VOyager station

A California-based start-up, Orbital Assembly Corporation, has announced plans to commence construction on the world’s first space hotel in 2025, which it says will orbit at 97 degrees and an elevation of 500 to 550 km.

Set inside the Voyager Station, which itself aims to be the first commercial space station operating with artificial gravity, the planned hotel will host restaurants, a cinema, spa, and rooms for 400 people. 

Orbital Assembly describes itself as the world’s first large-scale construction company, is centred on the colonisation of space. It recently completed its latest funding round, over which it says it raised $1 million (€830,000).

It was established by a team from The Gateway Foundation in 2018 as a way to make its plans for the jumpstarting and sustaining of a robust and thriving construction industry a reality.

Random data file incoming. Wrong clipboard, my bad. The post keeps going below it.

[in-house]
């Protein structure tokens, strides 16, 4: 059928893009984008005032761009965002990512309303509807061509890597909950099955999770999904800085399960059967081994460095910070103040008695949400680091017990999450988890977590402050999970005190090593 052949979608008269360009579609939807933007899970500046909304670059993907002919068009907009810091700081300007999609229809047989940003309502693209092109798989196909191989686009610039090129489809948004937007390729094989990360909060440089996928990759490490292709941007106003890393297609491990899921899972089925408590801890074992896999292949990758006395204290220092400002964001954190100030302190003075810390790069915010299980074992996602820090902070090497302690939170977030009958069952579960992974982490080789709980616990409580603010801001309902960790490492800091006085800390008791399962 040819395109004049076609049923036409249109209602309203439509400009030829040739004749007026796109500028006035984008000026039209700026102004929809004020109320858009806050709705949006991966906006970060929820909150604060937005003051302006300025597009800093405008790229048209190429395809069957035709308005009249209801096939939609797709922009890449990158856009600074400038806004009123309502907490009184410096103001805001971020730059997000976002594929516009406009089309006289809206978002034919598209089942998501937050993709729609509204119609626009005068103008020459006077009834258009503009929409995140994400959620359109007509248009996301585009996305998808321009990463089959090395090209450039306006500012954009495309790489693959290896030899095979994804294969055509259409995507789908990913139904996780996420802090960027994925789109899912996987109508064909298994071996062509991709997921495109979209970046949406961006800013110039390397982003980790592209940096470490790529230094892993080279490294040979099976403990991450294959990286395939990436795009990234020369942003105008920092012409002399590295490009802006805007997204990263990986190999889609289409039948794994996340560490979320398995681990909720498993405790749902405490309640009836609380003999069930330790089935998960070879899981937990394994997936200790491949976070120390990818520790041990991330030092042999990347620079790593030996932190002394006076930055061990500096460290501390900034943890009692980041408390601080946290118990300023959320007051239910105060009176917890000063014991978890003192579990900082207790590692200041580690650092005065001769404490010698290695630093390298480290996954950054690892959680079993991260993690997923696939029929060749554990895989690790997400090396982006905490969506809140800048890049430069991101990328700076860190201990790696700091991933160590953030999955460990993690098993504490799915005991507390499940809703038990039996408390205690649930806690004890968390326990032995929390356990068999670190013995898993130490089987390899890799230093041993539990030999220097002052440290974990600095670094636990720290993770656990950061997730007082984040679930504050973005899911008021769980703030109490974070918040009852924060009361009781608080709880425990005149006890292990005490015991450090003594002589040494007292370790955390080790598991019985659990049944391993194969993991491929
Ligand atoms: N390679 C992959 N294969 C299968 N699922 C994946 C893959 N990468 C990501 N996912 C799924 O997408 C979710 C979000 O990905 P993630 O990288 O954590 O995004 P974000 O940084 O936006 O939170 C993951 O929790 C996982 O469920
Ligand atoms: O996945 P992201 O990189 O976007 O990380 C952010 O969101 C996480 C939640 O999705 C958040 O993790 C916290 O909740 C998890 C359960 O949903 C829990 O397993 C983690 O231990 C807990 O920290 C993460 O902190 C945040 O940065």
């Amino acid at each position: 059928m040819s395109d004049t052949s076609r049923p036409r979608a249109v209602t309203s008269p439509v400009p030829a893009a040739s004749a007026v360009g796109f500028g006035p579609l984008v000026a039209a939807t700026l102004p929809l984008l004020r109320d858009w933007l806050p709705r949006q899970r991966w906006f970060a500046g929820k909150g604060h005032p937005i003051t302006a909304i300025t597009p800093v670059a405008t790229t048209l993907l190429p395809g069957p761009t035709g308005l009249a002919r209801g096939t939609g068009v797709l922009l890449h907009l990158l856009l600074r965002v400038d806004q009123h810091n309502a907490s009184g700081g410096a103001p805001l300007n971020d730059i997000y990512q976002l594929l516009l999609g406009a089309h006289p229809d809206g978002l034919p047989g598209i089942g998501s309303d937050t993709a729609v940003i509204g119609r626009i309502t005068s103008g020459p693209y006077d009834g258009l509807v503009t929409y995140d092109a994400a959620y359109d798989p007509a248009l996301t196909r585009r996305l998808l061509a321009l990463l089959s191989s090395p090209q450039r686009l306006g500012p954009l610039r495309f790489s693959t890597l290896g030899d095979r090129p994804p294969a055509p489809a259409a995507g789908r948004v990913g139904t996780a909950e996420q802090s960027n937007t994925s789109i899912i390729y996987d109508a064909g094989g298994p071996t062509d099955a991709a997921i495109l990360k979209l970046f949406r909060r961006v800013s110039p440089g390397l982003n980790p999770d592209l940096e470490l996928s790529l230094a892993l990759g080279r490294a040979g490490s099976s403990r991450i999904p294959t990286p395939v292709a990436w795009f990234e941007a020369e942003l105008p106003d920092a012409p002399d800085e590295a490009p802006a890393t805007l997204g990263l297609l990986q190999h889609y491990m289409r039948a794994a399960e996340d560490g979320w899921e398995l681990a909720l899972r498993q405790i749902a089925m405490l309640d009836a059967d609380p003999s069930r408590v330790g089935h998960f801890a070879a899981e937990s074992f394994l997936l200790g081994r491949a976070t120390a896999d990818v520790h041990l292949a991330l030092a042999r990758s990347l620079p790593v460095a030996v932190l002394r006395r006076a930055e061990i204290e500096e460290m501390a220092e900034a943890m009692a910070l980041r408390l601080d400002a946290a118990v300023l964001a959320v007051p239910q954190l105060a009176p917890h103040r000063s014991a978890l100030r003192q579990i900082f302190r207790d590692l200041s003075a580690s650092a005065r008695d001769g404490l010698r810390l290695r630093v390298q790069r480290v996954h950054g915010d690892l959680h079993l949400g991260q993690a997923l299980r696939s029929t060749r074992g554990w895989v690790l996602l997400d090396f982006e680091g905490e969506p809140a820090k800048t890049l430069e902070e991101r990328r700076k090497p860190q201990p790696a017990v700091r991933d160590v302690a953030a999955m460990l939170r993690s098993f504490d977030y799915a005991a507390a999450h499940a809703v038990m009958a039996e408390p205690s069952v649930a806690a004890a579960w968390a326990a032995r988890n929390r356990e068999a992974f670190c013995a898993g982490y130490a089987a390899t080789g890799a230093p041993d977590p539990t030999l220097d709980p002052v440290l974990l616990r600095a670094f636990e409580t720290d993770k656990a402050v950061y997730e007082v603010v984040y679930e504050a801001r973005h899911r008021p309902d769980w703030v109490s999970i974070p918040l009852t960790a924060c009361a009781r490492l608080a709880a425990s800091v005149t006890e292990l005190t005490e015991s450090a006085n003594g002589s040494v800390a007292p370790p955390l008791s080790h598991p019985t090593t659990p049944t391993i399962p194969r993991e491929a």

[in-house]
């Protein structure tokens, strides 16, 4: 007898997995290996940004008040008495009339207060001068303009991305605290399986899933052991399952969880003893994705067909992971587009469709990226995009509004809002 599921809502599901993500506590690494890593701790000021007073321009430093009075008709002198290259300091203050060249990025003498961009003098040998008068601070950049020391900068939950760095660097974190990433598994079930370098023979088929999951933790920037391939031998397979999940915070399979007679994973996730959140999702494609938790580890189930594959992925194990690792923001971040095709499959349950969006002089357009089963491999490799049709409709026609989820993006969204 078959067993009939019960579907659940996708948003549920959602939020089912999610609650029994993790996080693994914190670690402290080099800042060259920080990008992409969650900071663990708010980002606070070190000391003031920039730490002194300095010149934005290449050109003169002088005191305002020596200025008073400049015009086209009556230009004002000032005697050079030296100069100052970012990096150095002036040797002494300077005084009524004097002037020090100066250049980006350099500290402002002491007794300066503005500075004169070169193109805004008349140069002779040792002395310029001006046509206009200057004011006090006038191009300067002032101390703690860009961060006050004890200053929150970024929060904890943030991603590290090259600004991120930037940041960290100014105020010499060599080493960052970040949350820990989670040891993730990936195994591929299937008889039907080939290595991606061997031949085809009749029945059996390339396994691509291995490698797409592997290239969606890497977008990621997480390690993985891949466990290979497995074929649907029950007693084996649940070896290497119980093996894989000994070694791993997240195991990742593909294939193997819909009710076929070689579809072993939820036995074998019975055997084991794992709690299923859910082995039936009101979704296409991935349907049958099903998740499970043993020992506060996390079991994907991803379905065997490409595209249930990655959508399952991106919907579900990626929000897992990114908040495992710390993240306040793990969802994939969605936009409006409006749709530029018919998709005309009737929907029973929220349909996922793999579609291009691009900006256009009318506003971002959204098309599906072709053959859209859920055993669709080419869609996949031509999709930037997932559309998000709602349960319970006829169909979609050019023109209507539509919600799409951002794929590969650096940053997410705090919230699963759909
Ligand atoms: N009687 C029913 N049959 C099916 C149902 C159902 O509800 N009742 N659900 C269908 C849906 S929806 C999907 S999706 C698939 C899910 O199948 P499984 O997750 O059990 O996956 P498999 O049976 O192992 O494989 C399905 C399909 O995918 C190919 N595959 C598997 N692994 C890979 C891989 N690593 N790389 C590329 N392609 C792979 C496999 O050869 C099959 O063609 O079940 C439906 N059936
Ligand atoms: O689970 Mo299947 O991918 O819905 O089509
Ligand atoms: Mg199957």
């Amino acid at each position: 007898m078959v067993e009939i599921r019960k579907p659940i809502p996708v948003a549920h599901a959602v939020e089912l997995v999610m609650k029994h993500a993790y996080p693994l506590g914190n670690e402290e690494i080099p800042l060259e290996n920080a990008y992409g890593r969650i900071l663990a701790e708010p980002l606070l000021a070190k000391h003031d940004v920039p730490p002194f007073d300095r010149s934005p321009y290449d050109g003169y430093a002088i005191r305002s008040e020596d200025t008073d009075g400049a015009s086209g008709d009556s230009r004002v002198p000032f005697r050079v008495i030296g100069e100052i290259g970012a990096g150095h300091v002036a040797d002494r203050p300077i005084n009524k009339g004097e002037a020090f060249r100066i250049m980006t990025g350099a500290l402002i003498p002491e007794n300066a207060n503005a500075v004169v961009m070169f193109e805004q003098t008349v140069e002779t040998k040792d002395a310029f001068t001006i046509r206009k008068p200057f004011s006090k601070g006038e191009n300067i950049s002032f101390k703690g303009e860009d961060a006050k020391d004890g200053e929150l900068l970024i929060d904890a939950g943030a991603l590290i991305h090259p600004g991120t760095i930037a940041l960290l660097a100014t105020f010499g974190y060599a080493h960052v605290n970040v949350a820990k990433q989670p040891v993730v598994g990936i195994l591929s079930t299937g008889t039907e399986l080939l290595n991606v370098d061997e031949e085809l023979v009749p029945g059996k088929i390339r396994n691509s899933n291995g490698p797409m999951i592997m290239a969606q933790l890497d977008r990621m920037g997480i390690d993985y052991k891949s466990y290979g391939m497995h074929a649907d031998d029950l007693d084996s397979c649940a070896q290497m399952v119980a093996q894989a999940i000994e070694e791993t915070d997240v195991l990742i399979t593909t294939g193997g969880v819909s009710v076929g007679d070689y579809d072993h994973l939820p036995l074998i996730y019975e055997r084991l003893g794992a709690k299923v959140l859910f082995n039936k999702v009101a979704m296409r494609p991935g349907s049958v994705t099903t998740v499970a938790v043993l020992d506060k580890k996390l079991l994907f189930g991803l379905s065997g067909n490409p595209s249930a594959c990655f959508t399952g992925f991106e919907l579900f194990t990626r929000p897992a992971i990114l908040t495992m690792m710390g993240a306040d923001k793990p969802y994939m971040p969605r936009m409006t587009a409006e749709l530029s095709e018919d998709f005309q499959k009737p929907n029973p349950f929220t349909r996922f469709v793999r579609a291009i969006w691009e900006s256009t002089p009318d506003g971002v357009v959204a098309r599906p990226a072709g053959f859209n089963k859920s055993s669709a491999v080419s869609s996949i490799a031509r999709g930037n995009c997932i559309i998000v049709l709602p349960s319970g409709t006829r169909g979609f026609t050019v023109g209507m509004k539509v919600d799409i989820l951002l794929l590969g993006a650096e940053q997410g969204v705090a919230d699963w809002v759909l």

The idea for a cruise ship-style hotel floating above the Earth’s atmosphere was first released by the Gateway Foundation in 2019. The concept was initially comprised of 24 modules connected by elevator shafts that make a rotating wheel orbiting the Earth.

Space hotel interior
Voyager Station renderings

Computer-generated images of the planned interior display an aesthetic that will be not altogether different from its Earth-based peers – just with rather special views.

Voyager Station renderings

The physics of the station are said to be based on designs produced in 1950 by Wernher von Braun, a German aerospace engineer who pioneered rocket technology in Germany and then the United States. 

When completed, the station is expected to be the largest man-made structure in space.

Featured Image:

Voyager Station



Ryanair launches Malta’s biggest ever summer schedule

March 15, 2023
by Arnas Lasys

The airline will operate 470 weekly flights, an increase of 26% from 2022

Maltese passport 11th most powerful in the world in 2023, study finds

March 13, 2023
by Arnas Lasys

Maltese can visit over 150 countries without a visa, and 42 countries with only an ID card

Money does actually buy happiness, new study finds

March 9, 2023
by Arnas Lasys

Only the unhappiest 15-20% saw their level of happiness plateau past a certain threshold due to 'miseries that remain'